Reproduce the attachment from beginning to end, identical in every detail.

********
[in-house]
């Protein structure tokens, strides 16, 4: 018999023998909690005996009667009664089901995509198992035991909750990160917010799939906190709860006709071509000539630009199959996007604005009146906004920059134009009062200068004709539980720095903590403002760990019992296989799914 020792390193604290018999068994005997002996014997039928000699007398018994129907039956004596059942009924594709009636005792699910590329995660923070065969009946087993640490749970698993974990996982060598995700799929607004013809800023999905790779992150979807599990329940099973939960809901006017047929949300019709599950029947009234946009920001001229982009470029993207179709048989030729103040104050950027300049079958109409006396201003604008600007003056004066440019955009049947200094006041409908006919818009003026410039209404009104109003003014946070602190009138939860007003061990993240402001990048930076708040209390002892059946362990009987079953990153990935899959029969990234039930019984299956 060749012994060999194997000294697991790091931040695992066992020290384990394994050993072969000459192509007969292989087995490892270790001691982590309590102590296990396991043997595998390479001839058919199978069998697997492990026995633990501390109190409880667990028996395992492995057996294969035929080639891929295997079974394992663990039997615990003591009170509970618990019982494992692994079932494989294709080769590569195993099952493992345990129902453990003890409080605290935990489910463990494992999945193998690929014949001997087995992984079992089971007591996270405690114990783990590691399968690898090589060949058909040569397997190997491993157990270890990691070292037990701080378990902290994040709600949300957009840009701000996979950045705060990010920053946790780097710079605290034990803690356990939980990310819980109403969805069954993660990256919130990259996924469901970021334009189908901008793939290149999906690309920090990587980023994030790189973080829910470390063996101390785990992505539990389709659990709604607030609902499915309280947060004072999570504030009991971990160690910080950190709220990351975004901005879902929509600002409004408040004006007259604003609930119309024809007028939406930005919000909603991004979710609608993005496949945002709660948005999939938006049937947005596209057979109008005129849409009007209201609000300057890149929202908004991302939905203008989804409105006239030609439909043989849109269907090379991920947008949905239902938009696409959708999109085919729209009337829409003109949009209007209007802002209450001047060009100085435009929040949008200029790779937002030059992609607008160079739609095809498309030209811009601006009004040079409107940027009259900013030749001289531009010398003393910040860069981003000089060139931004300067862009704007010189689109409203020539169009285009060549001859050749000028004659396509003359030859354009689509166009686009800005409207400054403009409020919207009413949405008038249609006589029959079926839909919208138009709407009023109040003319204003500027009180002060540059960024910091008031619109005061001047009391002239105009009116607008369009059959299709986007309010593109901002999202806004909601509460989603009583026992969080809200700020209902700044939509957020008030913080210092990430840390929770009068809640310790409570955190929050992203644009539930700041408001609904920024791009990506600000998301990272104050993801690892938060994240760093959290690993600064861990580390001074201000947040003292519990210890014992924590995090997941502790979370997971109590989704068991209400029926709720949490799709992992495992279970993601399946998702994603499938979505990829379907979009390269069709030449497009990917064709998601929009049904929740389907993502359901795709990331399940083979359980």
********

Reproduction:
[in-house]
């Protein structure tokens, strides 16, 4: 018999023998909690005996009667009664089901995509198992035991909750990160917010799939906190709860006709071509000539630009199959996007604005009146906004920059134009009062200068004709539980720095903590403002760990019992296989799914 020792390193604290018999068994005997002996014997039928000699007398018994129907039956004596059942009924594709009636005792699910590329995660923070065969009946087993640490749970698993974990996982060598995700799929607004013809800023999905790779992150979807599990329940099973939960809901006017047929949300019709599950029947009234946009920001001229982009470029993207179709048989030729103040104050950027300049079958109409006396201003604008600007003056004066440019955009049947200094006041409908006919818009003026410039209404009104109003003014946070602190009138939860007003061990993240402001990048930076708040209390002892059946362990009987079953990153990935899959029969990234039930019984299956 060749012994060999194997000294697991790091931040695992066992020290384990394994050993072969000459192509007969292989087995490892270790001691982590309590102590296990396991043997595998390479001839058919199978069998697997492990026995633990501390109190409880667990028996395992492995057996294969035929080639891929295997079974394992663990039997615990003591009170509970618990019982494992692994079932494989294709080769590569195993099952493992345990129902453990003890409080605290935990489910463990494992999945193998690929014949001997087995992984079992089971007591996270405690114990783990590691399968690898090589060949058909040569397997190997491993157990270890990691070292037990701080378990902290994040709600949300957009840009701000996979950045705060990010920053946790780097710079605290034990803690356990939980990310819980109403969805069954993660990256919130990259996924469901970021334009189908901008793939290149999906690309920090990587980023994030790189973080829910470390063996101390785990992505539990389709659990709604607030609902499915309280947060004072999570504030009991971990160690910080950190709220990351975004901005879902929509600002409004408040004006007259604003609930119309024809007028939406930005919000909603991004979710609608993005496949945002709660948005999939938006049937947005596209057979109008005129849409009007209201609000300057890149929202908004991302939905203008989804409105006239030609439909043989849109269907090379991920947008949905239902938009696409959708999109085919729209009337829409003109949009209007209007802002209450001047060009100085435009929040949008200029790779937002030059992609607008160079739609095809498309030209811009601006009004040079409107940027009259900013030749001289531009010398003393910040860069981003000089060139931004300067862009704007010189689109409203020539169009285009060549001859050749000028004659396509003359030859354009689509166009686009800005409207400054403009409020919207009413949405008038249609006589029959079926839909919208138009709407009023109040003319204003500027009180002060540059960024910091008031619109005061001047009391002239105009009116607008369009059959299709986007309010593109901002999202806004909601509460989603009583026992969080809200700020209902700044939509957020008030913080210092990430840390929770009068809640310790409570955190929050992203644009539930700041408001609904920024791009990506600000998301990272104050993801690892938060994240760093959290690993600064861990580390001074201000947040003292519990210890014992924590995090997941502790979370997971109590989704068991209400029926709720949490799709992992495992279970993601399946998702994603499938979505990829379907979009390269069709030449497009990917064709998601929009049904929740389907993502359901795709990331399940083979359980």